Tuesday, 14 May 2019

"Hello, Pot" Says the Kettle

'Divisive group of haters' in Hobson's Pledge 'Must be Investigated'

Māori Council Displays Prejudice

John Weekes

Don Brash says the 'absolutely outrageously stupid' decision and rhetoric from the Māori Council has led to him taking legal advice.  The New Zealand Māori Council said on Wednesday it had asked the Human Rights Commission (HRC) to investigate the group, which is led by former National Party and Act leader Don Brash.

Hobson's Pledge was formed in 2016 and campaigns against what it says is preferential treatment given to Māori.  New Zealand Māori Council executive director Matthew Tukaki said the council had made the move because "no one's called them out".

"They've been given a significant amount of latitude," Tukaki told Stuff.  He hoped the HRC would censure the group.  He said the "accumulation" of Hobson's Pledge's behaviour and statements, rather than any one incident, influenced the decision to go to the HRC.

Tukaki also said Hobson's Pledge was "nothing more than a divisive group of haters who would do nothing more than send us all back to the dark ages.
  They may wear suits and drive around in late model expensive European cars ... but they are nothing more than a gang of misfits that seek to incite hate and divide the country.  They should be held to account," Tukaki said.  "They're creating an environment...in which hate is breeding and not just breeding but duplicating and replicating."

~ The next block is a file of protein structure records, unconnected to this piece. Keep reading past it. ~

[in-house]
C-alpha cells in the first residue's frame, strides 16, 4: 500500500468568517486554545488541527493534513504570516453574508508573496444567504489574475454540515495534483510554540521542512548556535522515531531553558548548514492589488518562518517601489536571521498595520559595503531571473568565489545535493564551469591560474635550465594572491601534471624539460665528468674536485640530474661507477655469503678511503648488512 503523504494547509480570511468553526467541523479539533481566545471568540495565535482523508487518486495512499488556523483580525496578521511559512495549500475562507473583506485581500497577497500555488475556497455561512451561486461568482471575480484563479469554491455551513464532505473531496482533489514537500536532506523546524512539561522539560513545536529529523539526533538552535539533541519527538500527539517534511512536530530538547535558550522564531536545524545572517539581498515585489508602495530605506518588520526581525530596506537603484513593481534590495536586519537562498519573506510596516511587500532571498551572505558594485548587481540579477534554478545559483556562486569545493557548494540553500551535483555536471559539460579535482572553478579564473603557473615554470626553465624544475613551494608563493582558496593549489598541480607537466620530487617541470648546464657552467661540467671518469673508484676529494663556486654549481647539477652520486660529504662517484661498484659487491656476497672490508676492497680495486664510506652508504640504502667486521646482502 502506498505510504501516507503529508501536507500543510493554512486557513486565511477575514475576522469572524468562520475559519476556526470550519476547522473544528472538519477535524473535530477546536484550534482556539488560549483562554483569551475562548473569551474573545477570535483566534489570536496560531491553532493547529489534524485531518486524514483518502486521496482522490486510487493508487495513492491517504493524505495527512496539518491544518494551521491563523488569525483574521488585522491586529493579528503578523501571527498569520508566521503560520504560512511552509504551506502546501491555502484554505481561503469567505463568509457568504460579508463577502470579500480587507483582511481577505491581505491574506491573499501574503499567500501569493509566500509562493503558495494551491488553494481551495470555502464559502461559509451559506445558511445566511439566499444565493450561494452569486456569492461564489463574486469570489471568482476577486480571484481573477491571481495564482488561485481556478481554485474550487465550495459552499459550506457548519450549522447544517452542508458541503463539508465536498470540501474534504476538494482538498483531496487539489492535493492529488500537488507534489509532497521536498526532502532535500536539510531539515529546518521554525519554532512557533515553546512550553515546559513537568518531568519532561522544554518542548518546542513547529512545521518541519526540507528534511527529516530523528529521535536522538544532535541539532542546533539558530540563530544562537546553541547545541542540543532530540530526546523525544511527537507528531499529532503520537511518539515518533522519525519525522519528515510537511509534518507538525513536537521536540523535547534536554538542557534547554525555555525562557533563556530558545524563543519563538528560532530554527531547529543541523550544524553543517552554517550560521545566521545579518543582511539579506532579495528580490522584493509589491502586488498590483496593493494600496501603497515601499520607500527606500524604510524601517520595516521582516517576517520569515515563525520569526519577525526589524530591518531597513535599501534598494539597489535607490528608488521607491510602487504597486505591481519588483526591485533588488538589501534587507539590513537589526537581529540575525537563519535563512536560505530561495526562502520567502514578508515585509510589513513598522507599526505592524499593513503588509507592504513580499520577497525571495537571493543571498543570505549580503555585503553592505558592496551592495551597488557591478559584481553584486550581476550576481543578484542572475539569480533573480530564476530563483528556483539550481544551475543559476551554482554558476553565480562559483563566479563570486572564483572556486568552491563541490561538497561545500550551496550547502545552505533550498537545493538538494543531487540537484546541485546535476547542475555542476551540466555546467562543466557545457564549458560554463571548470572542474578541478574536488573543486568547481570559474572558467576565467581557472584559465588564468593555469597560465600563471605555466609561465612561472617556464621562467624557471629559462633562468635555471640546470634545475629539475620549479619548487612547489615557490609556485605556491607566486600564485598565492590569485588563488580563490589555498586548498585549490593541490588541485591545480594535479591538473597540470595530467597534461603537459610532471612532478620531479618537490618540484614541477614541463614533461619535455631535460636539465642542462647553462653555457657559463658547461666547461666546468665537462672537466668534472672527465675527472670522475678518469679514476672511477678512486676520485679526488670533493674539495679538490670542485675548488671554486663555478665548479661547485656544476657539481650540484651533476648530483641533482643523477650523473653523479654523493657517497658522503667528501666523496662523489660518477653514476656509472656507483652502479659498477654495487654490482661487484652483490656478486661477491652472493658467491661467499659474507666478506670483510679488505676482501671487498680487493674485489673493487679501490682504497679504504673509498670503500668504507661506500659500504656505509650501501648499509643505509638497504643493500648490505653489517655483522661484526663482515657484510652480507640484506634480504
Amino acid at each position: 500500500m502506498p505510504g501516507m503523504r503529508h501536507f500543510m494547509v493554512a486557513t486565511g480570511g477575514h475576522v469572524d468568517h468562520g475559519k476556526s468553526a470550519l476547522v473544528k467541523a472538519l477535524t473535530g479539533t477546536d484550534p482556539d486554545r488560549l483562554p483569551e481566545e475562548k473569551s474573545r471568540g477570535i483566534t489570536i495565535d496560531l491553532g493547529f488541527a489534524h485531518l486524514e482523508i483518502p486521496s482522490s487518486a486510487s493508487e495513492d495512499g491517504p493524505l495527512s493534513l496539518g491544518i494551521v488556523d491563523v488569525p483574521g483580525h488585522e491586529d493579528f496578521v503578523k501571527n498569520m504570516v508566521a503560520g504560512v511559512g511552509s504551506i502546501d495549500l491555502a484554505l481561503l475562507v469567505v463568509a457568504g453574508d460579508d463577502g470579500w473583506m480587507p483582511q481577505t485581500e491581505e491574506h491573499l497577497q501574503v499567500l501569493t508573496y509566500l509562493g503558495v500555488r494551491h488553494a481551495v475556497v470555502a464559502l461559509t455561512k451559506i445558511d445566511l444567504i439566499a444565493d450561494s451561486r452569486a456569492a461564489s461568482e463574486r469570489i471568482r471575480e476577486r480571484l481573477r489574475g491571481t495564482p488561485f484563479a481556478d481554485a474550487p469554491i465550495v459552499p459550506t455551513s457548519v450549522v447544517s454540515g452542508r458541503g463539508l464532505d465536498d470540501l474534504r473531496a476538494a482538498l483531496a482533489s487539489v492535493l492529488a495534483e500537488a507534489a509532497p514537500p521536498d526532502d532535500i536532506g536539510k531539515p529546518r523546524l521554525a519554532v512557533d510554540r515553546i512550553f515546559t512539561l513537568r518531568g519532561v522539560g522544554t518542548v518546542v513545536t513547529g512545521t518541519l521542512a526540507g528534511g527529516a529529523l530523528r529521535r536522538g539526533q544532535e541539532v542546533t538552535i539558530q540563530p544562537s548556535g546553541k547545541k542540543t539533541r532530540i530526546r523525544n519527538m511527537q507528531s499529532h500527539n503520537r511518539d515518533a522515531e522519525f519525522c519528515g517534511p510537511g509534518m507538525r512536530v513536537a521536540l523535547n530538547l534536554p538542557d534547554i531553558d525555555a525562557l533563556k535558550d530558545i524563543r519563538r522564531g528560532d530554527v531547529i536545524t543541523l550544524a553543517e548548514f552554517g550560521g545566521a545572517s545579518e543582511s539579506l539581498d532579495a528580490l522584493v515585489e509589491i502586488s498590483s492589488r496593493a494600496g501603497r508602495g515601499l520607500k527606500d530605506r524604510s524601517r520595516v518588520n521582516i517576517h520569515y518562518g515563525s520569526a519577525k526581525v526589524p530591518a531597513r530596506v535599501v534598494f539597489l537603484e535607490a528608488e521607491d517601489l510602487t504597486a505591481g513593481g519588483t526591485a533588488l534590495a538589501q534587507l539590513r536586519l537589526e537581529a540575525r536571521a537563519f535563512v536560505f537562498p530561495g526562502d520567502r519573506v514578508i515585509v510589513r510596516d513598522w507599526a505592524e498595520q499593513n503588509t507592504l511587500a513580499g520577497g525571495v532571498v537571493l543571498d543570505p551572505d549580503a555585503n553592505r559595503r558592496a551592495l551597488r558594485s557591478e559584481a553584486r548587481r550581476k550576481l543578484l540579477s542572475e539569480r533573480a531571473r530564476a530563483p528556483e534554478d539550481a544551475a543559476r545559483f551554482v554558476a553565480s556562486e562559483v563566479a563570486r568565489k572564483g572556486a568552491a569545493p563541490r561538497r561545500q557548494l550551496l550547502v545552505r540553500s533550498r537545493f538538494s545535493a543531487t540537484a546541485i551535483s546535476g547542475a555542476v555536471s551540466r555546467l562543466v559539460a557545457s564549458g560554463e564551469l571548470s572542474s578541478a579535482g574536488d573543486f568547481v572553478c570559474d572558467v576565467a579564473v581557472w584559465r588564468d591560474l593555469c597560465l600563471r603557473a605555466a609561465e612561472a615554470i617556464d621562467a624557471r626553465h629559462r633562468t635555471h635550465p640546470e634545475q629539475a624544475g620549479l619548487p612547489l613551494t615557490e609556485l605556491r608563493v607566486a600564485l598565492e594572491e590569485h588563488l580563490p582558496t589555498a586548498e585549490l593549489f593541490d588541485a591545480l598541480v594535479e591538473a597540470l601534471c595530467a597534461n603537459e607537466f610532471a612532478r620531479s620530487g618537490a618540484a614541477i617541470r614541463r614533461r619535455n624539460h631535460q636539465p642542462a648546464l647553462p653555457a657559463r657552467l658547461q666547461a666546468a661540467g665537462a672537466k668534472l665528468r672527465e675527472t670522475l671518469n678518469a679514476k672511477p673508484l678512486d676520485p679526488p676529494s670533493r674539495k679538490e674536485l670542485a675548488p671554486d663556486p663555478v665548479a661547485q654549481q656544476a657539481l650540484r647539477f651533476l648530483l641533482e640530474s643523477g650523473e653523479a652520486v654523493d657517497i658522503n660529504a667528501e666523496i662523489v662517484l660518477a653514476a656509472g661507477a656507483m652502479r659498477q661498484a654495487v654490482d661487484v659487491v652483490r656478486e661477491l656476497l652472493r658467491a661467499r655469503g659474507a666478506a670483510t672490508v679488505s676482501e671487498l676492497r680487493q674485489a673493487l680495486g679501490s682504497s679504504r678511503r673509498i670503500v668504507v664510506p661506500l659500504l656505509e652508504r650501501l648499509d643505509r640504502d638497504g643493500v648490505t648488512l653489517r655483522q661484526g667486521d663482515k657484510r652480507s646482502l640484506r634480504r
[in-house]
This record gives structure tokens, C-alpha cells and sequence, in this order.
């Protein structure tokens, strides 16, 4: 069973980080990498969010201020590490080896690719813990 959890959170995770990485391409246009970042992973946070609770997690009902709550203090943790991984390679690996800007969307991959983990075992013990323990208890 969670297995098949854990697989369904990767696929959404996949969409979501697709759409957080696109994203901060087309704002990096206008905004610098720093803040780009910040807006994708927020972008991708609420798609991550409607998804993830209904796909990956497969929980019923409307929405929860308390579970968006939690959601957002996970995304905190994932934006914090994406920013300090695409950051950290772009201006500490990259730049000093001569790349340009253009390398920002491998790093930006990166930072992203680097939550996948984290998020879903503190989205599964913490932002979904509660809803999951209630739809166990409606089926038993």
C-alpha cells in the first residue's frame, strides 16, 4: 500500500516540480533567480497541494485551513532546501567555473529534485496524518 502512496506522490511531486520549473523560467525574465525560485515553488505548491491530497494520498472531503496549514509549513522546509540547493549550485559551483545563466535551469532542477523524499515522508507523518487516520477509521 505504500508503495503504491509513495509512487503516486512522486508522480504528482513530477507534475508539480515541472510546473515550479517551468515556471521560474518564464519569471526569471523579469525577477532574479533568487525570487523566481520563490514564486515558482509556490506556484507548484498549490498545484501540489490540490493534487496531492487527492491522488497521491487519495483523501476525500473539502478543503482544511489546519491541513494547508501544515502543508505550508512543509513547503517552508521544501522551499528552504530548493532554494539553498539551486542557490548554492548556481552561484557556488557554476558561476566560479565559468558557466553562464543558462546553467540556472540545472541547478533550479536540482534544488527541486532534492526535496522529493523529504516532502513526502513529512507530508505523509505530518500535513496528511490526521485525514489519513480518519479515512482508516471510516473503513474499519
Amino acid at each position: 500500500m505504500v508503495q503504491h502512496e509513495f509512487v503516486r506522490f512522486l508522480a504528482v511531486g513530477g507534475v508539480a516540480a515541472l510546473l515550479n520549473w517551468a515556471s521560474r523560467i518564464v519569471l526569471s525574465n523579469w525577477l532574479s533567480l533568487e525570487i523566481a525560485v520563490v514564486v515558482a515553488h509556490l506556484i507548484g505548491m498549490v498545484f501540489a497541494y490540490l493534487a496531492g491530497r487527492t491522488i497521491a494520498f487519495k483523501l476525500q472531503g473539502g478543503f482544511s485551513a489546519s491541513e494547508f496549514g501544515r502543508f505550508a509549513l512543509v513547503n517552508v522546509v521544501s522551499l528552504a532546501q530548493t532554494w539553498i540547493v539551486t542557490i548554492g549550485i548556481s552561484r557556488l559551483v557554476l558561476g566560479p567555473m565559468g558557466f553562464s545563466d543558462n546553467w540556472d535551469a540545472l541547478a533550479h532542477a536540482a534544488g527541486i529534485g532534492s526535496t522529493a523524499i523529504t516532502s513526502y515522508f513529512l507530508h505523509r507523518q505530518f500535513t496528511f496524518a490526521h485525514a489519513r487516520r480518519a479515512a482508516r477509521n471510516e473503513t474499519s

He said if the lobby group wanted to become a political party it should "go for it" because "then all of your policies will be seen for what they are."  Tukaki said the Māori Council was concerned that comments Hobson's Pledge leaders had made in public constituted "incitement to both violence and racism, hate and the segregation of New Zealand society".

Hobsons' Pledge spokesman Don Brash said claims of racism were "absolutely outrageously stupid" and he was taking legal advice.  "It's a serious accusation ... not only of racism, but also of advocating violence."  Brash said the "name-calling" showed the Māori Council was a shadow of its former self.  "I'm deeply saddened that the Māori Council, which used to be a group of eminent and respected people, should descend to this kind of silly name-calling.  I have a four-year-old Korean Hyundai, for the sake of the record."

Brash said if the HRC censured Hobson's Pledge it would prove the Commission "has absolutely lost its marbles.   We're in favour of a single standard of citizenship for all."   He said the Māori Council was probably attacking Hobson's Pledge because the lobby group "was actually having an impact".

The New Zealand Māori Council was founded in the 1960s and is made up of representatives from 16 district Māori Councils, as well as an executive committee.  It describes itself as a "statutory body for all Māori".  The council's current chairman is former High Court judge Sir Edward Taihakurei Durie.

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